Cosmetic Surgery for the Neck (the turkey wattle)
Lose skin in the neck is a common effect of facial aging and along with the jowls is often one of the most bothersome signs. Particularly in older men, the sagging neck is the first and often the only aging problem that they want addressed even though there may be other facial features that reflect their age just as much or even more.
The turkey waddle is to be subtly differentiated from the fatty neck. The latter may be from being over weight or just a familial trait, while the former is loose skin usually from sun damage and is often in a thinner person. Many patients say they have had the fatty neck problem since childhood, even though their weight is not excessive. The fatty neck is usually treated with liposuction and is usually done under local anesthesia in just a few minutes providing there is no excess skin to be excised.
The turkey wattle is traditionally corrected with a facelift. Many people prefer to avoid this because of cost, recovery time, scars, and fear of looking different or “face-lifted,” which shouldn’t happen with a properly performed facelift. Many patients only want to address the excess anterior neck skin, particularly older men.
For these people an alternative approach to turkey wattle reduction is a direct neck lift. This is a less commonly performed operation except in older men, in those patients who still have excess skin in the front of the neck after a facelift or after a neck liposuction. The direct neck lift is much simpler procedure than a facelift, but leaves a scar in the front of the neck from under the chin downward. The operation involves cutting out the neck wattle right down the front of the neck. The direct neck lift is a small but very effective operation. Both excess skin and fat can be removed and the platysma muscle separation sewed together. The only disadvantage in the operation is the mentioned anterior neck scar, while the advantages are minimal recovery, minimal surgery time, local anesthesia, and little or no bruising and swelling. Regarding the scar, most often it is quite inconspicuous fully healed. As with most things, there is a trade-off and the patients must balance that disadvantage with its other advantages.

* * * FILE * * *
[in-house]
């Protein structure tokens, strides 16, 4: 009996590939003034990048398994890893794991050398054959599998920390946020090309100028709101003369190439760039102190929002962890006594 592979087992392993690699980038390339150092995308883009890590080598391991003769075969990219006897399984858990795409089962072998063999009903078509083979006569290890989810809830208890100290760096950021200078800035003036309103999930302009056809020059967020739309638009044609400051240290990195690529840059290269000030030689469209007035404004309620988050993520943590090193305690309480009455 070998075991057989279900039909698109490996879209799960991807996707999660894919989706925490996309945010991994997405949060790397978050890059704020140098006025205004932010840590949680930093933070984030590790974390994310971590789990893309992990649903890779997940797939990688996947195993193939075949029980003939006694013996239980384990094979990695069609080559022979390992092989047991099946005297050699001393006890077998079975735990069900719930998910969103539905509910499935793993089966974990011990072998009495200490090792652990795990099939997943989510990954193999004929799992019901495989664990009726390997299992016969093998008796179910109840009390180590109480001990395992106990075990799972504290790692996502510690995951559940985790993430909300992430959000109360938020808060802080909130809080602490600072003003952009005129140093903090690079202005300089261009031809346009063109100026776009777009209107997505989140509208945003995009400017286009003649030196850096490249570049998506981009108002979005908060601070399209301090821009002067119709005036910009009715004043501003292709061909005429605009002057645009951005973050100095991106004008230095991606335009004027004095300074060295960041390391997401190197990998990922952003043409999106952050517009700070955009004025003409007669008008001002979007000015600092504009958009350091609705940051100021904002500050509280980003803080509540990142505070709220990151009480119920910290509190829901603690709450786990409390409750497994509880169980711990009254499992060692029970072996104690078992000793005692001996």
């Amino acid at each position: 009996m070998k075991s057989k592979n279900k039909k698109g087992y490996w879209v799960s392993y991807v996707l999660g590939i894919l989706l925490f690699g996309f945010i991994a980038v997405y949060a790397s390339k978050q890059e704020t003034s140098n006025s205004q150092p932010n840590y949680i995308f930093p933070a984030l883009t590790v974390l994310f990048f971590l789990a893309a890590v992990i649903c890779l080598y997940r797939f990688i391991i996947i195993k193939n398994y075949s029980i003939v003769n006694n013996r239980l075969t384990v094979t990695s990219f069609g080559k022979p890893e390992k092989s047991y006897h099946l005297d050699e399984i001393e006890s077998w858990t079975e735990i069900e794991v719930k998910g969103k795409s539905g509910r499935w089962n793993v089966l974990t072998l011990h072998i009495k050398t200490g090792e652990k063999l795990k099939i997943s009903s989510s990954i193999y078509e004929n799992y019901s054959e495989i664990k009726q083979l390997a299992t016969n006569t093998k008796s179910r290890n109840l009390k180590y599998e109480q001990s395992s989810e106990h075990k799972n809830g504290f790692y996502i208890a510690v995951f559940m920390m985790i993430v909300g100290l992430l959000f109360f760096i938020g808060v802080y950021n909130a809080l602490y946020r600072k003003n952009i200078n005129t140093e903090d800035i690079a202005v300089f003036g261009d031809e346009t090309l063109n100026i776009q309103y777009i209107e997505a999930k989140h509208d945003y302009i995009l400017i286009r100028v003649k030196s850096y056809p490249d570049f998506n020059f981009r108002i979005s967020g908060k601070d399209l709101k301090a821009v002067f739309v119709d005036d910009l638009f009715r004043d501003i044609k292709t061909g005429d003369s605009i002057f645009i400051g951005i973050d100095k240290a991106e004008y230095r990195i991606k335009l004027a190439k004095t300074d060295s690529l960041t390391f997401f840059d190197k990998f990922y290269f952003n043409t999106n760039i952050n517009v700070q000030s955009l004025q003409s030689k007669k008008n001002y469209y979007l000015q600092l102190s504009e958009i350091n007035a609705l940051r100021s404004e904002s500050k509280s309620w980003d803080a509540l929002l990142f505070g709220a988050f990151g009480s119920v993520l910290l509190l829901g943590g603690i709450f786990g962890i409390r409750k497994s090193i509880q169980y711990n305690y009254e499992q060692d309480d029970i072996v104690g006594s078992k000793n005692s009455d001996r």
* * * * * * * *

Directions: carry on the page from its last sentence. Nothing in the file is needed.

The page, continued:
To help with that decision, it is critical for the patient to have an appreciation of the scar resulting from the direct neck lift. How does the scar look, and is it a bad scar? The scar pattern is really an H-shape that is turned on its side. A small horizontal limb is right under the chin and at the bottom of the vertical incision and is usually inconsequential. The longer vertical limb that runs between the underside of the chin and a low horizontal skin crease is the part that is more visible.
The vertical part of the scar can be handled in two different ways. One way is to make the incisions is a straight line and the other is to create what plastic surgeons call a Z-plasty. A Z-plasty lengthens the scar vertically and tightens it horizontally. This is done at the angle of the jaw and neck, called the cervical-mandibular angle. The decision for which approach to make is up to your plastic surgeon. If a straight line is made, the Z-plasty can be performed at a later date if needed.
As with any scar, time is your friend. The scars mature in 6 months or so and are usually inconspicuous.